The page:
If the owner becomes angry at the pet for growling or biting, then he may attempt to correct the animal. This makes the dog even more defensive, as he feels he needs to fight back to survive. The problem snowballs in the wrong direction. The dog or cat will begin to be afraid any time the owner approaches, and may act aggressively. This animal is often labeled a "fear-biter".

If you look at it from the animal's perspective, it is easy to see why this happens. Your dog is happily chewing his bone, or eating his food, and all of a sudden, for no reason, you come over and take it away. The first time this happens, it isn't a big deal, but after a few times, it becomes annoying. And after a few more times, it becomes an aggressive act toward the pet. You are doing to your pet the very thing you are trying to prevent him from doing.

Imagine that you are walking down the street, and someone grabs your handbag away. They immediately give it back and give you a compliment. A few moments later, or even the next day, they do it again. Day after day, this happens. Each day you grow more and more wary of people approaching you, and when you see the guy who keeps doing this to you, you grab on to your bag with all your might. There will certainly come a time where you will fight back, because you've decided that enough is enough! This is exactly how your dog or cat feels.

There is a better way to prevent and correct possessive aggression. It is best done preventively, but it is also quite effective as a corrective measure. Create a scenario where your pet actually loves when you take something away from them. He will invite you to come over and share their food bowl! He may even bring his possessions to you, rather than hiding from you in fear of losing them.

To begin, wait until your dog's feeding time. In his bowl, only put in half the amount of food he normally eats. The other half is either in your hand, or in a small bowl you'll hold on to. Put his food down and stand next to him. As he begins to eat, get his attention by calling his name, or making a strange sound. As he looks up at you, praise him, and offer him a small amount of food from your hand. Keep praising him as he eats this, and then let him go back to his own bowl. Repeat this process several times until you have no food left in your hand. Then let him finish his food. Repeat this process for one more feeding.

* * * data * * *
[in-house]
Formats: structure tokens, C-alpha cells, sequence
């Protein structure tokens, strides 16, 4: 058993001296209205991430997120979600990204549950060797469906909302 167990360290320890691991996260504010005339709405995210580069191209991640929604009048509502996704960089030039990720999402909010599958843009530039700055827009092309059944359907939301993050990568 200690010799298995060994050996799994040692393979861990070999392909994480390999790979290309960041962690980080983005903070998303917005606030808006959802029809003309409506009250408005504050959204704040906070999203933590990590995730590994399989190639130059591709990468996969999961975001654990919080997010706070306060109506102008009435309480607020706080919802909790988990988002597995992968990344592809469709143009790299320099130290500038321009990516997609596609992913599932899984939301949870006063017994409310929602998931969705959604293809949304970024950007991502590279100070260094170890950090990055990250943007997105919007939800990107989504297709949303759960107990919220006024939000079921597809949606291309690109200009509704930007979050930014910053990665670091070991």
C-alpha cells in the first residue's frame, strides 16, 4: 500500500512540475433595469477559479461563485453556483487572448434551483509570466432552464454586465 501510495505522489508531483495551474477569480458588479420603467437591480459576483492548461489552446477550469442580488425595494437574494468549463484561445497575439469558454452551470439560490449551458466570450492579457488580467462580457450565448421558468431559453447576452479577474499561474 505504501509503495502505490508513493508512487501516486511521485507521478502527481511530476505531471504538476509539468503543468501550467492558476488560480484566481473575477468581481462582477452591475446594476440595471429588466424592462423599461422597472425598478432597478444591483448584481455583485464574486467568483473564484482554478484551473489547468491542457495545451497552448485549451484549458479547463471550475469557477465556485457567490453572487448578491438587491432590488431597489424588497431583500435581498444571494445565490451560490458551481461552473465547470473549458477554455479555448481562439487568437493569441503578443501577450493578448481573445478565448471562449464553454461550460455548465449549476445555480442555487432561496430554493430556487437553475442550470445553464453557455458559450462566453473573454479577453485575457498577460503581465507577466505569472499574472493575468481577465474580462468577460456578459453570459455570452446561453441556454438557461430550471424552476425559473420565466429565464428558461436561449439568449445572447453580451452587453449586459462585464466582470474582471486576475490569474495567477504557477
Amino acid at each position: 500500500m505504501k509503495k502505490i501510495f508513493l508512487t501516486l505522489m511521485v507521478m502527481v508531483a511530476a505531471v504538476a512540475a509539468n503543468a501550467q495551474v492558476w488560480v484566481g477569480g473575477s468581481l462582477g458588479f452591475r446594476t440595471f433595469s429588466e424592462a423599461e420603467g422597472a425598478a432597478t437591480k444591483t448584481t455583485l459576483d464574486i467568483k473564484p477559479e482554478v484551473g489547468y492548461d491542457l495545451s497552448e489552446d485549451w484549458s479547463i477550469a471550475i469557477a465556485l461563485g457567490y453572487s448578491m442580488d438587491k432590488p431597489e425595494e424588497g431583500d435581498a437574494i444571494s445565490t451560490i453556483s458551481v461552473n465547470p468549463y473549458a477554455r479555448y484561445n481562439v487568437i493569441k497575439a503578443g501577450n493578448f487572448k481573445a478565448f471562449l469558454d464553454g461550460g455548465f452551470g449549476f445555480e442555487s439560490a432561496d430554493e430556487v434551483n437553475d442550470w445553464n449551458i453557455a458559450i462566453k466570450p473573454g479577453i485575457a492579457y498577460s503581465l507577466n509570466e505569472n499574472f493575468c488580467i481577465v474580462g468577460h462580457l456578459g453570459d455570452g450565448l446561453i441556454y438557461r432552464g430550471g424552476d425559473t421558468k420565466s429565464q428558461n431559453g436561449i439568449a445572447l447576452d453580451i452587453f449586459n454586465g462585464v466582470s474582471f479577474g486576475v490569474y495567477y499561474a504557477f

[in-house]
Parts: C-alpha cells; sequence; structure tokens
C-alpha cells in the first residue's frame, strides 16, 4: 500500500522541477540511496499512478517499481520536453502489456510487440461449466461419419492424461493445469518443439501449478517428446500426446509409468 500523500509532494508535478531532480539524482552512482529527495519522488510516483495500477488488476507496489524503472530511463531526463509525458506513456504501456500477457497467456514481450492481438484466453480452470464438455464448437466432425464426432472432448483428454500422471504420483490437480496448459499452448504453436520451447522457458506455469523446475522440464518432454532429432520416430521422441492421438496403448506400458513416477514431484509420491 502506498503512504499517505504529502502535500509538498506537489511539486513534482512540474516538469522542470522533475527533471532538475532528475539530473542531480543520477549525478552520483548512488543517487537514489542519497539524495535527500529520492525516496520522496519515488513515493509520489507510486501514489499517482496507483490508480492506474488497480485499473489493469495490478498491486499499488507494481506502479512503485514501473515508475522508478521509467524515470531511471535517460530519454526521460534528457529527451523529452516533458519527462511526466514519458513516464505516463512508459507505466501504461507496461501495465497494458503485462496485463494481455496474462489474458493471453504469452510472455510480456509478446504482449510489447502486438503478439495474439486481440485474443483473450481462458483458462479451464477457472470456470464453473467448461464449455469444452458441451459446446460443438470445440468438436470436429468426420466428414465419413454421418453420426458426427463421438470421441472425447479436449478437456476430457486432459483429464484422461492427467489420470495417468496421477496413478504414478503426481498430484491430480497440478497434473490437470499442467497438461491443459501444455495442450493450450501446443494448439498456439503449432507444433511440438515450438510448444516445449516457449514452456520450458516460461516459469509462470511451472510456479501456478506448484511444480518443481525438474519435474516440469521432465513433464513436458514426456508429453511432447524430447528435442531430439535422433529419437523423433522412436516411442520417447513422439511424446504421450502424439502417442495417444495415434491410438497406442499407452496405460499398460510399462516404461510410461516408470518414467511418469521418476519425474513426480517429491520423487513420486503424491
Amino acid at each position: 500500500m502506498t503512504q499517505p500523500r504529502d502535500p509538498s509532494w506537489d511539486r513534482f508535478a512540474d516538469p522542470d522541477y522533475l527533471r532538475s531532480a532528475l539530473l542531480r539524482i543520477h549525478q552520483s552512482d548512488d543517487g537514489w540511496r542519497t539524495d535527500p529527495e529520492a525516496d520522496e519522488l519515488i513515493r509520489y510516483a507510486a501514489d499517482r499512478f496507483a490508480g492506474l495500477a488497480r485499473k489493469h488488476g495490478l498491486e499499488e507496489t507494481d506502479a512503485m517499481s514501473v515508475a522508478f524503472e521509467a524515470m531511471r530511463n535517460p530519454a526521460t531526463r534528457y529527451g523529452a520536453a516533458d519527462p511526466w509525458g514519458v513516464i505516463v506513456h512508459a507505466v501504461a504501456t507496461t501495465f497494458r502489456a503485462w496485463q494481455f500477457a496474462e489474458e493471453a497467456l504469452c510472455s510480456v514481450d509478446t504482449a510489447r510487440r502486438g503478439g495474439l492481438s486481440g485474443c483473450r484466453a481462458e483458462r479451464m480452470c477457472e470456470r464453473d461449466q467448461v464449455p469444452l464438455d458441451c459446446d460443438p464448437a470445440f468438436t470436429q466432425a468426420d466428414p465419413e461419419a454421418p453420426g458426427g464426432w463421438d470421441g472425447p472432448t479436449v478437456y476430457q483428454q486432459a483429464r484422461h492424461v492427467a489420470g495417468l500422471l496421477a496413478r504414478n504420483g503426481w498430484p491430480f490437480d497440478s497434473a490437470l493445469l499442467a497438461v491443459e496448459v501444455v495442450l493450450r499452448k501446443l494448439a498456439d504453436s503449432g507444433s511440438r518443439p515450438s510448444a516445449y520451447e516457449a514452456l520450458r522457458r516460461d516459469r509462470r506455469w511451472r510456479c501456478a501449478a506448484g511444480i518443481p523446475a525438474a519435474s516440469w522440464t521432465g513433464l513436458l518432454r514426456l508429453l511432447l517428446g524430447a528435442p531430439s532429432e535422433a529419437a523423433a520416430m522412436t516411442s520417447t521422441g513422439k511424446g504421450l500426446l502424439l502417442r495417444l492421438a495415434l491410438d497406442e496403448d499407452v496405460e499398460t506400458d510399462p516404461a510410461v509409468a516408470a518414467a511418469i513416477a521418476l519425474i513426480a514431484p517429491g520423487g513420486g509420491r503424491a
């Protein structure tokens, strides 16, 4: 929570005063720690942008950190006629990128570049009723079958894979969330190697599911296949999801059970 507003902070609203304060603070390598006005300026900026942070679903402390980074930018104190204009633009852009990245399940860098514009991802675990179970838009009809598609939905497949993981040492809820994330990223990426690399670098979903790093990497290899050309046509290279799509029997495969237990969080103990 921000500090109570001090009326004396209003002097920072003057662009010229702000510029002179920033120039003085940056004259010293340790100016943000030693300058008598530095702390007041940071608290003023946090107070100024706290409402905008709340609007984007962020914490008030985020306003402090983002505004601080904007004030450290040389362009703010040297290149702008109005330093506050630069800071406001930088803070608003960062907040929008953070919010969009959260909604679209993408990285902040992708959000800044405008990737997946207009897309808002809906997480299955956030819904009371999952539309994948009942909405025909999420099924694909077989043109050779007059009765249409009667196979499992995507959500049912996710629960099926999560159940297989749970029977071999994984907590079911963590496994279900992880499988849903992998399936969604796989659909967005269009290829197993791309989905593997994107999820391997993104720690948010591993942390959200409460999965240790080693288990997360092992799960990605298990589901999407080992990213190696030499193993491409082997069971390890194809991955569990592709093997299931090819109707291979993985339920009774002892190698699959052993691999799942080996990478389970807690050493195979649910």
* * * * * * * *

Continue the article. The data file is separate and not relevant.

The next step is similar, but instead of standing next to him while he's eating, you'll walk up to him to put food in his bowl, and then walk away. Each time you feed him, you'll walk up to him. Do this for the next two or three feedings.

The next step is the same, except, put the food in his bowl, so he sees that you are adding food to his dish. Do this a few times during his feeding, and for three or four feedings. By this time, he should welcome you any time you come near his dish when he's eating. To maintain this, once or twice a week, while he's eating his usual portion of food, walk up to him and put a special treat in his bowl. You can even pick up his dish to add the treat.

A similar process is done for treating and preventing possessiveness of toys. Begin when your dog is happily chewing a bone, or playing with a toy. Stand next to him and begin praising him, so he feels no threat from you. Then, offer him one of his favorite treats from your hand. He'll have to drop the toy to get it, but make no attempt to pick it up. Repeat this a few times each session for a few days in a row.

The next step is to hold out your hand and ask your dog to "drop it", as you show him the treat. If he does, and eats the treat, immediately give him back his toy and praise him. If he won't let go, then gently take it out of his mouth, give him the treat, then the toy back, and praise him. Repeat a few times for a few days in a row.

To maintain this, once or twice a week, just go over to your dog when he's playing or chewing, offer him a treat for his toy, then give him the toy back with lots of praise.

This is all you need to do to get your dog to feel as if he benefits from you taking something out of his mouth, or going near his food. He will be eager to let objects go, because he is getting something in return. You will successfully increase his level of trust for you through these simple steps.